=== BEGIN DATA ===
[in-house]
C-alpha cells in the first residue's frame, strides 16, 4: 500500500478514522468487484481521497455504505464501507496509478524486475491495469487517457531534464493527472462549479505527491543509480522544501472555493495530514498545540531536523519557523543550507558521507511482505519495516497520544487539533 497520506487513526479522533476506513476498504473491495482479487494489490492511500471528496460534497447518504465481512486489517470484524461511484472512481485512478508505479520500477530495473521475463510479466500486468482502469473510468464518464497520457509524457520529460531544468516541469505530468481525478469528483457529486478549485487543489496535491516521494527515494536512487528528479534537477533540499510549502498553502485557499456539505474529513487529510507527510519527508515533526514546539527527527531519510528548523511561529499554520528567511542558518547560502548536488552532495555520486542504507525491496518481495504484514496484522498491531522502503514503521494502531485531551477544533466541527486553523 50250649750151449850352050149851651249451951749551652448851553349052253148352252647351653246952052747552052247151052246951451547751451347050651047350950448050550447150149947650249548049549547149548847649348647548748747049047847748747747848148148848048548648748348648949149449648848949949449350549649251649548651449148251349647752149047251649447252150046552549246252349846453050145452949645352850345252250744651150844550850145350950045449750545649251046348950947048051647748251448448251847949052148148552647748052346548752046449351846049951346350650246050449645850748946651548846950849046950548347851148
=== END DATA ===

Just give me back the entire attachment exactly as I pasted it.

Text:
[in-house]
C-alpha cells in the first residue's frame, strides 16, 4: 500500500478514522468487484481521497455504505464501507496509478524486475491495469487517457531534464493527472462549479505527491543509480522544501472555493495530514498545540531536523519557523543550507558521507511482505519495516497520544487539533 497520506487513526479522533476506513476498504473491495482479487494489490492511500471528496460534497447518504465481512486489517470484524461511484472512481485512478508505479520500477530495473521475463510479466500486468482502469473510468464518464497520457509524457520529460531544468516541469505530468481525478469528483457529486478549485487543489496535491516521494527515494536512487528528479534537477533540499510549502498553502485557499456539505474529513487529510507527510519527508515533526514546539527527527531519510528548523511561529499554520528567511542558518547560502548536488552532495555520486542504507525491496518481495504484514496484522498491531522502503514503521494502531485531551477544533466541527486553523 50250649750151449850352050149851651249451951749551652448851553349052253148352252647351653246952052747552052247151052246951451547751451347050651047350950448050550447150149947650249548049549547149548847649348647548748747049047847748747747848148148848048548648748348648949149449648848949949449350549649251649548651449148251349647752149047251649447252150046552549246252349846453050145452949645352850345252250744651150844550850145350950045449750545649251046348950947048051647748251448448251847949052148148552647748052346548752046449351846049951346350650246050449645850748946651548846950849046950548347851148